Altogether more obscure and more risky is the other big organizational brainchild of the NHS chief. Currently renamed as the “Integrated Care System” (ICS), it is an elaborate contractual web bringing together Secondary and Primary Care providers, to address a specific slice of the patient population in an area covered by an STP. In theory dissolving the boundaries between the silos in which hospitals and GPs work is a great idea (practised in the US on a fairly small scale and at around twice the cost of healthcare provision in the UK). However the concept is untested in the different environment of the UK and there is the risk that if one of the various partners in an ICS fails to deliver the resulting litigation will benefit not patients but lawyers. ICS has not yet come to NW London.
Commentators and campaigners are not convinced that any of these new ideas are reducing, or are likely to reduce, the continually increasing demand for hospital care, even if extra posts for groups of GP practices will be welcome when and if delivered.
A public voice on what the NHS is doing
In Brent the CCG-run Health Partners Forum, already mentioned, is one opportunity for members of the public to say what they think.
HealthWatch Brent is a government-funded consumer voice on health and social care issues. It has a budget of around £150,000 pa and employs staff who sit on some CCG boards and committees and interact with the public via surveys etc.
Entirely independent is the volunteer body, Brent Patient Voice, who aim to hold the CCG and providers to account, and hold public meetings with expert speakers on current NHS topics – see www.bpv.org.uk.
Many from the QPARA area are patients at the Lonsdale Medical Centre, where a newly refreshed PPG is chaired by Deborah Unger, also of QPARA. Contact firstname.lastname@example.org, you would like to get involved.
Clinical Commissioning two years on
It is now two years since the NHS Brent Clinical Commissioning Group (CCG) came into being. The CCG allocates about two-thirds of the NHS budget in Brent for routine hospital treatment and community healthcare provision. The rest comes from NHS England who commission GPs and hospital specialist services such as cancer care.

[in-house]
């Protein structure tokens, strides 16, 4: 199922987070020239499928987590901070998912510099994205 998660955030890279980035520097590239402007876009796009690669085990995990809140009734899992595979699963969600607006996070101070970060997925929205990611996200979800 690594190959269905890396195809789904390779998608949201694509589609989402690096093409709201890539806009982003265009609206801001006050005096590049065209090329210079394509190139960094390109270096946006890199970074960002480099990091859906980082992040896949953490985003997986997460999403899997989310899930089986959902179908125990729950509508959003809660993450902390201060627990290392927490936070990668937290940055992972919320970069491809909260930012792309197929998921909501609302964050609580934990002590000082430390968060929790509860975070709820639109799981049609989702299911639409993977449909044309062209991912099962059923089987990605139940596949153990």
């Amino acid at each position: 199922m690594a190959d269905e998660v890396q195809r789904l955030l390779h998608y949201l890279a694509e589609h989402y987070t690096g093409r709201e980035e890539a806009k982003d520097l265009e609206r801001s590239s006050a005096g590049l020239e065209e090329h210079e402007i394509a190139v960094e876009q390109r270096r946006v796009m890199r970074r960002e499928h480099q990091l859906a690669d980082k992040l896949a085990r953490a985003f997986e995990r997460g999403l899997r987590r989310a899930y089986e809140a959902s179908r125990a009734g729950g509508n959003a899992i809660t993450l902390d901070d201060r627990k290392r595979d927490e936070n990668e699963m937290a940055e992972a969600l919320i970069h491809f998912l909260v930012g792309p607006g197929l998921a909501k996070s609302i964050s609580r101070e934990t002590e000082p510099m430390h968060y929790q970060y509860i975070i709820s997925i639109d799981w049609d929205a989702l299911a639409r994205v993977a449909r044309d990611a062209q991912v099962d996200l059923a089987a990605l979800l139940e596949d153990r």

The CCG is comprised of the 67 GP Practices in Brent and is chaired by Dr Ethie Kong, a Harlesden GP, with Sarah Mansuralli as the Acting Chief Operating Officer. A Governing Body which meets mostly in public and has a majority of GPs on it directs the affairs of the CCG.
Two notable features of the new CCG were to have doctors in charge and to involve patients much more closely in governance through an Equality, Diversity and Engagement (EDEN) Committee. The EDEN Committee included 8 community representatives and 5 elected chairs of Locality Patient Participation Groups (PPGs). For governance purposes Brent CCG has been divided into 5 Localities, which are meant to include the GP practices within a recognised geographical area, though this concept has already been significantly eroded.
In Queen’s Park we are in the Kilburn Locality. The Kilburn PPG, chaired by Robin Sharp and with technical support from the CCG, has met bi-monthly with an attendance averaging around 20 people. There have been informative presentations both from CCG and Hospital Trust clinicians and administrators on unfolding plans. These have been met with probing and reasoned challenges from members. Several QPARA members take part. QPARA people have also been active in helping to revive the Practice PPG at Lonsdale Medical Centre.